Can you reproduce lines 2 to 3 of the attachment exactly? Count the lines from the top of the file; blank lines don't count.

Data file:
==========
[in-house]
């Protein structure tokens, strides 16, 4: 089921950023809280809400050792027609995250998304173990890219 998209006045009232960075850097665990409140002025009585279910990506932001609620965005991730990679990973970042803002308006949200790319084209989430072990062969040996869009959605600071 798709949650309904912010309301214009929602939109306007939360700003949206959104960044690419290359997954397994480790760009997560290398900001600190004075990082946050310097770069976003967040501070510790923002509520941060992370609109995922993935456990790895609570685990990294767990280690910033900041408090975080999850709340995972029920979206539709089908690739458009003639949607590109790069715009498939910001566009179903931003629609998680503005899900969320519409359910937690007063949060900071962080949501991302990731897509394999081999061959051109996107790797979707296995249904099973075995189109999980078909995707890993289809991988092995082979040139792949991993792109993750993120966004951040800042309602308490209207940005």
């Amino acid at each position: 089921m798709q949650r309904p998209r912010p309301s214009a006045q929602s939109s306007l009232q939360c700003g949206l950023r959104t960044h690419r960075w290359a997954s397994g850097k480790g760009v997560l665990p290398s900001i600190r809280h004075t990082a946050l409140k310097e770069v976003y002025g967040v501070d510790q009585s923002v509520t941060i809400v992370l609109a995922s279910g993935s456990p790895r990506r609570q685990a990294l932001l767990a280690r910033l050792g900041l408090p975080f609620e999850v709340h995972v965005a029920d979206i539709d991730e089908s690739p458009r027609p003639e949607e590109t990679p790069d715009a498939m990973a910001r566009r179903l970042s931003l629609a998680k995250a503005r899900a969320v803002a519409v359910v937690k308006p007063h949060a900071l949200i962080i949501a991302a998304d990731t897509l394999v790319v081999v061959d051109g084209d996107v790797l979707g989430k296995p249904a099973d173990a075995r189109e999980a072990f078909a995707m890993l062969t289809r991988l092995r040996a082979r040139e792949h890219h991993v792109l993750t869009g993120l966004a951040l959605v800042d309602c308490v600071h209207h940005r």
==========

């Protein structure tokens, strides 16, 4: 089921950023809280809400050792027609995250998304173990890219 998209006045009232960075850097665990409140002025009585279910990506932001609620965005991730990679990973970042803002308006949200790319084209989430072990062969040996869009959605600071 798709949650309904912010309301214009929602939109306007939360700003949206959104960044690419290359997954397994480790760009997560290398900001600190004075990082946050310097770069976003967040501070510790923002509520941060992370609109995922993935456990790895609570685990990294767990280690910033900041408090975080999850709340995972029920979206539709089908690739458009003639949607590109790069715009498939910001566009179903931003629609998680503005899900969320519409359910937690007063949060900071962080949501991302990731897509394999081999061959051109996107790797979707296995249904099973075995189109999980078909995707890993289809991988092995082979040139792949991993792109993750993120966004951040800042309602308490209207940005």
């Amino acid at each position: 089921m798709q949650r309904p998209r912010p309301s214009a006045q929602s939109s306007l009232q939360c700003g949206l950023r959104t960044h690419r960075w290359a997954s397994g850097k480790g760009v997560l665990p290398s900001i600190r809280h004075t990082a946050l409140k310097e770069v976003y002025g967040v501070d510790q009585s923002v509520t941060i809400v992370l609109a995922s279910g993935s456990p790895r990506r609570q685990a990294l932001l767990a280690r910033l050792g900041l408090p975080f609620e999850v709340h995972v965005a029920d979206i539709d991730e089908s690739p458009r027609p003639e949607e590109t990679p790069d715009a498939m990973a910001r566009r179903l970042s931003l629609a998680k995250a503005r899900a969320v803002a519409v359910v937690k308006p007063h949060a900071l949200i962080i949501a991302a998304d990731t897509l394999v790319v081999v061959d051109g084209d996107v790797l979707g989430k296995p249904a099973d173990a075995r189109e999980a072990f078909a995707m890993l062969t289809r991988l092995r040996a082979r040139e792949h890219h991993v792109l993750t869009g993120l966004a951040l959605v800042d309602c308490v600071h209207h940005r």